[Thanks to Antisophie for penning this at 1am]
“Can you say something about Black Friday [for the blog]?” – Michael asked me. “So long as you let me be honest”, I replied.
I had the same line as he did initially. A response of cynicism and despair about all the negative things it entails. Firstly, the idea of a Black Friday surely presupposes a Thanksgiving Thursday does it not? However there’s something a little bit rich about having a US holiday in the UK where the traditional narrative of Thanksgiving is about a group of British (and other European) exiles settling in a new land. Probably not the narrative that the UK would want to address given the whole immigration ‘crisis’ it’s dealing with in the political public sphere.
I was going to say it’s a cynical attempt to display the naked capitalistic/Marxist narrative where our consumption is the most ingrained/taught/primal desire, evidenced by all the notorious stories about violence and disorder as people seemingly panic buy special ‘one time only’ deals in retail hubs.
Then I thought about two things. Firstly, how the former old guard of grocery/supermarket retail organisations are in a bit of a fight for survival with new players, and secondly I can’t decry Black Friday because I bought so much (unintentionally).
The retail issue
As someone who works in an industry where…lets say, I depend on the sudden whims of other people’s decisions in order to work at all. I have a bit of sympathy with the figure of 1.4 mill (ONS 2014) people estimated to be on ‘zero hours’ contracts. When people panic buy, I imagine all those folks working security jobs and shelf stacking will be asked to work an extra and additional day. It’s the easy response to say that these so-called ‘zero hours’ contracts are being overused but I suspect it’s for things like sudden influx of customers where it really can be beneficial.
I also hear (and I am uncertain of how much credence to give this) that many people in management at retail wish to ‘invent’ a UK Black Friday (which was introduced last year, and implemented more this year) to deal with their own difficult revenues. In other words, people on the whole are spending less and going other places to do so. From that perspective, having a pretense of a black friday probably wants to help what is usually a busy period of the retail year but in recent years has been disappointing. And now, there’s the personal story.
We are all slaves to spending
Michael was spending the best part of friday watching some of the YouTube uploaded footage of how Black Friday is observed in the USA, by apparent fighting, stampedes and in one video, a use of a taser. Michael mumbled something about how this is the Hobbesian State of Nature in a world of actual government and statehood, and attempted to make some deep point that the role of the state was to fundamentally prevent the disorder of the Hobbesian state of nature, and as such contractarian accounts need to find some way to account for how actual limited forms of chaos exists in a world of authority (the state). Michael also said something to the effect of ‘Black Friday shows who we really are in extremis’.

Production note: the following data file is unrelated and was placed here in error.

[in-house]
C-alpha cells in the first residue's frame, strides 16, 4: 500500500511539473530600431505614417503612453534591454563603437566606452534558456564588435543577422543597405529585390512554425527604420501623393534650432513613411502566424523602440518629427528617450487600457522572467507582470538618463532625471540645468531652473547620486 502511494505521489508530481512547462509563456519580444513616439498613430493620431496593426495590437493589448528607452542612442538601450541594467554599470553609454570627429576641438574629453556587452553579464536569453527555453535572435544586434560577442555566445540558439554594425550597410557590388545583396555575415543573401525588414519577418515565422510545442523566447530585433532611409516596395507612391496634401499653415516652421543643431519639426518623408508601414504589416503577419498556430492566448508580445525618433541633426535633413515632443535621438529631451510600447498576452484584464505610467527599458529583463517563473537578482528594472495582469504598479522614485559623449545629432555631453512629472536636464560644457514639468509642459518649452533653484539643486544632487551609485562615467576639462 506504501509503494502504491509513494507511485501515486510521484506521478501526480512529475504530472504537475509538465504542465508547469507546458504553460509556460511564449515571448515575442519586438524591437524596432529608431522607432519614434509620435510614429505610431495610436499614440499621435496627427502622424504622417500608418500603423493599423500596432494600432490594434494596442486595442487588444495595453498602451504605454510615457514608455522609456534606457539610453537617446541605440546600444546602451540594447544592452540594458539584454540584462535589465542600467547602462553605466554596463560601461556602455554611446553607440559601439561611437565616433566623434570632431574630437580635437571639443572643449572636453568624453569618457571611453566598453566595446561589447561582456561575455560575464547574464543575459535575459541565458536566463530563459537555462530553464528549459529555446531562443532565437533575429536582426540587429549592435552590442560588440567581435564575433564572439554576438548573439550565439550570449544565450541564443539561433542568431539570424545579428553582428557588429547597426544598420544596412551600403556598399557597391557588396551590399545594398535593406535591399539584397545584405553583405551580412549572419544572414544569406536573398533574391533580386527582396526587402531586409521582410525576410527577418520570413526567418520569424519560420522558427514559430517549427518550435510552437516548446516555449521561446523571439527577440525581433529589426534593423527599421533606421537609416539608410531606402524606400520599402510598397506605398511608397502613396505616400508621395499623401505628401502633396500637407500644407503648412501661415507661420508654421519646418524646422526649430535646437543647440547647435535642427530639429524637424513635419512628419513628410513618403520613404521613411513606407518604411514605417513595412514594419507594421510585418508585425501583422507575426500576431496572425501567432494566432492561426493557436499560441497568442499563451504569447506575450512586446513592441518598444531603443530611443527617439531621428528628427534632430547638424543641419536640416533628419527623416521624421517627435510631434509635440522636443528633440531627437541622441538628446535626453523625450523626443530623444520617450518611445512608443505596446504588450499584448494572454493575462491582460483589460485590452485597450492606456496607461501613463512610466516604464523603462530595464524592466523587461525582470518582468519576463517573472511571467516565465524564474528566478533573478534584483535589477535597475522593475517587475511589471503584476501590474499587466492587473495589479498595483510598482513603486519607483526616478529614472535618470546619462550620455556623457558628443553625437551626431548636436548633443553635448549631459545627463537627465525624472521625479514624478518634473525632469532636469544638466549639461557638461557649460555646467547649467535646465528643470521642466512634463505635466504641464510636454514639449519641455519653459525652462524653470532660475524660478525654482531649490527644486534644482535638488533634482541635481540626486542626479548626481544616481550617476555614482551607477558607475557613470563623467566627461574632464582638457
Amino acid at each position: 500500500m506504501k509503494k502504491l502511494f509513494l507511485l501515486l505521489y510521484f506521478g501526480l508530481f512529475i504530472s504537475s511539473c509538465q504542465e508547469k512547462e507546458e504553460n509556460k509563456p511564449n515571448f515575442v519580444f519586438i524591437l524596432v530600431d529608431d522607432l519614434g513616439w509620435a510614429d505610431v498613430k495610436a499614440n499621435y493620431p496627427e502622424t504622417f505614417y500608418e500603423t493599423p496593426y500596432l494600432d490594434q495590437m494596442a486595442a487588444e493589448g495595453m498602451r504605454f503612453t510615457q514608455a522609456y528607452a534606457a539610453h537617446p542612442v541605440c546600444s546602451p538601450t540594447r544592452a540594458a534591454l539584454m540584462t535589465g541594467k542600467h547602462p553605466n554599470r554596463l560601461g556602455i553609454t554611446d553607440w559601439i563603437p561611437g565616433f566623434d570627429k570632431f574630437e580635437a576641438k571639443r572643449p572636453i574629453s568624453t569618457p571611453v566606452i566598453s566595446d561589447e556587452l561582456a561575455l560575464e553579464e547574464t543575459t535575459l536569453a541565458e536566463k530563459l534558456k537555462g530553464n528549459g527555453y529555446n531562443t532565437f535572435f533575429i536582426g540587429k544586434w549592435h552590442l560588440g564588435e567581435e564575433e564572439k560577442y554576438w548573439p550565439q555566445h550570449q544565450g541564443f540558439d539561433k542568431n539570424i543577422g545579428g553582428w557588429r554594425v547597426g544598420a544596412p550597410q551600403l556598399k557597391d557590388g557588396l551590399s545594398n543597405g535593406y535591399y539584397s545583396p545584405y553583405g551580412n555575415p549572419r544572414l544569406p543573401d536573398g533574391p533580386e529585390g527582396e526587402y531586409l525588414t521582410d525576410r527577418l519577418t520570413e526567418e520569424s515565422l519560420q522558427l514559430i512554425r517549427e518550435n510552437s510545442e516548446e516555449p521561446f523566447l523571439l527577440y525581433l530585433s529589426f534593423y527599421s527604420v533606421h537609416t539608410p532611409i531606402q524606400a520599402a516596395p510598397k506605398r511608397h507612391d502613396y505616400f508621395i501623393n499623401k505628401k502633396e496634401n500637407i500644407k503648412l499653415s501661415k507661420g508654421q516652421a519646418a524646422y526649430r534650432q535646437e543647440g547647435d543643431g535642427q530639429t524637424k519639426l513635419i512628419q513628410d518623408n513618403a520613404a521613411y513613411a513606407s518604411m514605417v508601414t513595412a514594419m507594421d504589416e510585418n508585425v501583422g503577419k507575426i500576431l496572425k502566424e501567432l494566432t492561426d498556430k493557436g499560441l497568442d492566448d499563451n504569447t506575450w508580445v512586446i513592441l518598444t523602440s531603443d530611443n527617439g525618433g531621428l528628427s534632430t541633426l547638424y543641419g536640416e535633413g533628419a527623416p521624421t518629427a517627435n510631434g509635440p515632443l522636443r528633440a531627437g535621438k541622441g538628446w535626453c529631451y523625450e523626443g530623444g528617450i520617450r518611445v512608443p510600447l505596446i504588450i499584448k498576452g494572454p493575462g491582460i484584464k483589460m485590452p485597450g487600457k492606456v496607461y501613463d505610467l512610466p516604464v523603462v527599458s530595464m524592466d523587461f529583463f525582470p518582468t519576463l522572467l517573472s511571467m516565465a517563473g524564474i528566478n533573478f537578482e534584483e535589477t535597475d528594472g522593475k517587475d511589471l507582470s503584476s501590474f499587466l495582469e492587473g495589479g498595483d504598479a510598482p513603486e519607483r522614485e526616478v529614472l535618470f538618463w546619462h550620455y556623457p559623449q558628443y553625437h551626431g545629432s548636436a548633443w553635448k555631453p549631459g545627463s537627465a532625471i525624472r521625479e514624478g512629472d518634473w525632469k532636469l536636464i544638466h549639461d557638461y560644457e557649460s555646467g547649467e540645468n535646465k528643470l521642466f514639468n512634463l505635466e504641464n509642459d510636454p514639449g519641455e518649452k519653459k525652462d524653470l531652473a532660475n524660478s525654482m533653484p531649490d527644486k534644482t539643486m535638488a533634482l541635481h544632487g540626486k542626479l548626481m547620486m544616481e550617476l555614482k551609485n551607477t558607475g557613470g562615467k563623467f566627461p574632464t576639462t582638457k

I was sort of in agreement except for two things. I largely ignored black friday except via a whatsapp chat group which included Michael’s weird Hobbesian reference and diatribe about conspicuous consumption. I just went by my busy day as I normally would.
-Then I got a text from my sister – telling me that she wants a DVD of Season One of Something or Other* made by HBO and that ‘it’s probably cheaper on Black Friday’. It wasn’t, but I got it for her anyway.
-Then she texted me again – telling me the DVD is for my Brother In Law and she actually wants a shawl from Cos*. Ugh, okay sis I’ll get it for you.
-Then when I was at the website, I saw a nice deal on a nice little number that I was meaning to buy anyway. So I bought it. I’ve ended up spending £70 already. But I did save £40 and I got free delivery.
What black friday seems to reveal is that we live in a world where we both seem to need and we indeed want, many of the things that are put on a discount or offer. By buying, we consent to perpetuate whatever it is many people find objectionable about consumerism. This is very much an issue of choice, and it isn’t the retailers or the customers or the economy that really wins out. It’s our choice. Notably consider how choice varies from another word choice such as liberty or agency.I suppose because I already buy into the notion of Christmas that I also invariably found a £40 saving so attractive on things I probably was going to buy anyway. I feel utterly disappointed in my ability to launch a critique at Black Friday.
As I was checking my RSS feeds just earlier, I got a pop up notice from Feedly which said there was a ‘black friday’ sale of 20% off a yearly pro subscription. I’d lie if I wasn’t attracted by that. But there is a massive and perhaps inevitable liberal hypocrisy in paying for a black friday only deal on Feedly, and then using feedly to read blogs criticising black friday and how problematic it is. Even though my shopping was in fact online, I do feel I contributed my part to the social reality that larger encompasses the mobs crashing into superstores and people rushing to buy the latest so-and-so for such and such a discount.
I think the moral if there is any is this: I spent £70 on stuff but think/was told I made a saving of £40. That is the meaning of Black Friday.
* names have been changed